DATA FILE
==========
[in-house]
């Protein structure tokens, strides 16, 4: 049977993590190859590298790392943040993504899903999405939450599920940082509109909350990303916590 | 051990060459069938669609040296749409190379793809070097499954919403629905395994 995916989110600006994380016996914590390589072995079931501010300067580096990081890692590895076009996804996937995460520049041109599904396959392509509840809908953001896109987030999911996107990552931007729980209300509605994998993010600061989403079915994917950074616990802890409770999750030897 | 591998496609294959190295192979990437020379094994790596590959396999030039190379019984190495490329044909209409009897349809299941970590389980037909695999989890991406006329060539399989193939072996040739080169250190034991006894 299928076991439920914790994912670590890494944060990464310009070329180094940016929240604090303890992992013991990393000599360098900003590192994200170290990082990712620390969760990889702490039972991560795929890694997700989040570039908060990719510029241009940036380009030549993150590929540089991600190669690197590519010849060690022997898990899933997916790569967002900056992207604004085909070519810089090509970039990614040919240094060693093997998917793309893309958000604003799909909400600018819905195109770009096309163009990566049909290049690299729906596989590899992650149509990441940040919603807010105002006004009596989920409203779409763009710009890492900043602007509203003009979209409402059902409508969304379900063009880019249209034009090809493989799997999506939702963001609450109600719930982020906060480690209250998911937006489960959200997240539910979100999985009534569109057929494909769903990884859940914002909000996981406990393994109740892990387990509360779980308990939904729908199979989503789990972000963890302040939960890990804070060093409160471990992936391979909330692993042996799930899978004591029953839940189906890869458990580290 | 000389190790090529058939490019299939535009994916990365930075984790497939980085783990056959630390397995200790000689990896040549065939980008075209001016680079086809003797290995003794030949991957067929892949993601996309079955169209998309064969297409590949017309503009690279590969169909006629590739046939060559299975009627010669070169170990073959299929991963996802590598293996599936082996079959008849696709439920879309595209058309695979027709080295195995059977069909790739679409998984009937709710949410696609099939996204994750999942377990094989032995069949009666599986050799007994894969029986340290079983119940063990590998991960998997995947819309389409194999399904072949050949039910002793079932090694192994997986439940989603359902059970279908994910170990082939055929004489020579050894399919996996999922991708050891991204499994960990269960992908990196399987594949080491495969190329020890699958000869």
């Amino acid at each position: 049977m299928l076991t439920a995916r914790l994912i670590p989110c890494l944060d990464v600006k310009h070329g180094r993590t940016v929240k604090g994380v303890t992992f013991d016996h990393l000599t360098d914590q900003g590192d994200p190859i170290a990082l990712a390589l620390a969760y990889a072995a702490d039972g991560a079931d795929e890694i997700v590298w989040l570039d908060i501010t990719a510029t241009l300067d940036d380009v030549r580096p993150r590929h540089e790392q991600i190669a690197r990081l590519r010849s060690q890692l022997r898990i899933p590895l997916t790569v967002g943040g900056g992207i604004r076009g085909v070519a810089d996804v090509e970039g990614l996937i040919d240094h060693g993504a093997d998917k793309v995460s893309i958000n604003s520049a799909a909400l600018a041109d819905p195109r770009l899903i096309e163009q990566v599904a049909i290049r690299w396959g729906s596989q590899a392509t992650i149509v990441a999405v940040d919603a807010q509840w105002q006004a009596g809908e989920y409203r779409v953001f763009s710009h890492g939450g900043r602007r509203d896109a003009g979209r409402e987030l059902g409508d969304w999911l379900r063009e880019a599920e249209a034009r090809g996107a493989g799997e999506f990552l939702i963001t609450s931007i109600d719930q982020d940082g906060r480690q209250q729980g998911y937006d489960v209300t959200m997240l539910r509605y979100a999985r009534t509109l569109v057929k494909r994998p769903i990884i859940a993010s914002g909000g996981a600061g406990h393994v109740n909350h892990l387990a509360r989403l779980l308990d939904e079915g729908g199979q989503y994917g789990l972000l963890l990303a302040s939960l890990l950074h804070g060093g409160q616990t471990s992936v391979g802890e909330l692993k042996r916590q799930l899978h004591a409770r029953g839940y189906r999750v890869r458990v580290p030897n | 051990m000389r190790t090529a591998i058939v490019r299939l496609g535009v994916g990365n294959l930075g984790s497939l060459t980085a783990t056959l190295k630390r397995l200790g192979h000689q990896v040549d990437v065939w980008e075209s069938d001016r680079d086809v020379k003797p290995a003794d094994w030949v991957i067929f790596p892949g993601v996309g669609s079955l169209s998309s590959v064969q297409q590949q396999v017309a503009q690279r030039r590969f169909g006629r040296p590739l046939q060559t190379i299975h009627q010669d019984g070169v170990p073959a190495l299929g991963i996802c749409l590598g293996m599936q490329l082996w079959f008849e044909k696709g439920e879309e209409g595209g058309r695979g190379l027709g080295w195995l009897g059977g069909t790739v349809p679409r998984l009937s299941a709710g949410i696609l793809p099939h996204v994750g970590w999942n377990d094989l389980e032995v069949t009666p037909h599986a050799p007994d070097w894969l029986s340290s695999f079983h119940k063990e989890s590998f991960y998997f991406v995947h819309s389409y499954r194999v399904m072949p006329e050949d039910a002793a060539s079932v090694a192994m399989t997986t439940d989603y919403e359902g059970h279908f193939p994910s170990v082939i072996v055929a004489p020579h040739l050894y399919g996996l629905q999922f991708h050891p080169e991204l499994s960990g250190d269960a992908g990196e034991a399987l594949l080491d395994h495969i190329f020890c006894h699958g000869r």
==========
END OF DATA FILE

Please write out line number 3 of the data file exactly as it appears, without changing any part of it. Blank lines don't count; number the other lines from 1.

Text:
């Amino acid at each position: 049977m299928l076991t439920a995916r914790l994912i670590p989110c890494l944060d990464v600006k310009h070329g180094r993590t940016v929240k604090g994380v303890t992992f013991d016996h990393l000599t360098d914590q900003g590192d994200p190859i170290a990082l990712a390589l620390a969760y990889a072995a702490d039972g991560a079931d795929e890694i997700v590298w989040l570039d908060i501010t990719a510029t241009l300067d940036d380009v030549r580096p993150r590929h540089e790392q991600i190669a690197r990081l590519r010849s060690q890692l022997r898990i899933p590895l997916t790569v967002g943040g900056g992207i604004r076009g085909v070519a810089d996804v090509e970039g990614l996937i040919d240094h060693g993504a093997d998917k793309v995460s893309i958000n604003s520049a799909a909400l600018a041109d819905p195109r770009l899903i096309e163009q990566v599904a049909i290049r690299w396959g729906s596989q590899a392509t992650i149509v990441a999405v940040d919603a807010q509840w105002q006004a009596g809908e989920y409203r779409v953001f763009s710009h890492g939450g900043r602007r509203d896109a003009g979209r409402e987030l059902g409508d969304w999911l379900r063009e880019a599920e249209a034009r090809g996107a493989g799997e999506f990552l939702i963001t609450s931007i109600d719930q982020d940082g906060r480690q209250q729980g998911y937006d489960v209300t959200m997240l539910r509605y979100a999985r009534t509109l569109v057929k494909r994998p769903i990884i859940a993010s914002g909000g996981a600061g406990h393994v109740n909350h892990l387990a509360r989403l779980l308990d939904e079915g729908g199979q989503y994917g789990l972000l963890l990303a302040s939960l890990l950074h804070g060093g409160q616990t471990s992936v391979g802890e909330l692993k042996r916590q799930l899978h004591a409770r029953g839940y189906r999750v890869r458990v580290p030897n | 051990m000389r190790t090529a591998i058939v490019r299939l496609g535009v994916g990365n294959l930075g984790s497939l060459t980085a783990t056959l190295k630390r397995l200790g192979h000689q990896v040549d990437v065939w980008e075209s069938d001016r680079d086809v020379k003797p290995a003794d094994w030949v991957i067929f790596p892949g993601v996309g669609s079955l169209s998309s590959v064969q297409q590949q396999v017309a503009q690279r030039r590969f169909g006629r040296p590739l046939q060559t190379i299975h009627q010669d019984g070169v170990p073959a190495l299929g991963i996802c749409l590598g293996m599936q490329l082996w079959f008849e044909k696709g439920e879309e209409g595209g058309r695979g190379l027709g080295w195995l009897g059977g069909t790739v349809p679409r998984l009937s299941a709710g949410i696609l793809p099939h996204v994750g970590w999942n377990d094989l389980e032995v069949t009666p037909h599986a050799p007994d070097w894969l029986s340290s695999f079983h119940k063990e989890s590998f991960y998997f991406v995947h819309s389409y499954r194999v399904m072949p006329e050949d039910a002793a060539s079932v090694a192994m399989t997986t439940d989603y919403e359902g059970h279908f193939p994910s170990v082939i072996v055929a004489p020579h040739l050894y399919g996996l629905q999922f991708h050891p080169e991204l499994s960990g250190d269960a992908g990196e034991a399987l594949l080491d395994h495969i190329f020890c006894h699958g000869r």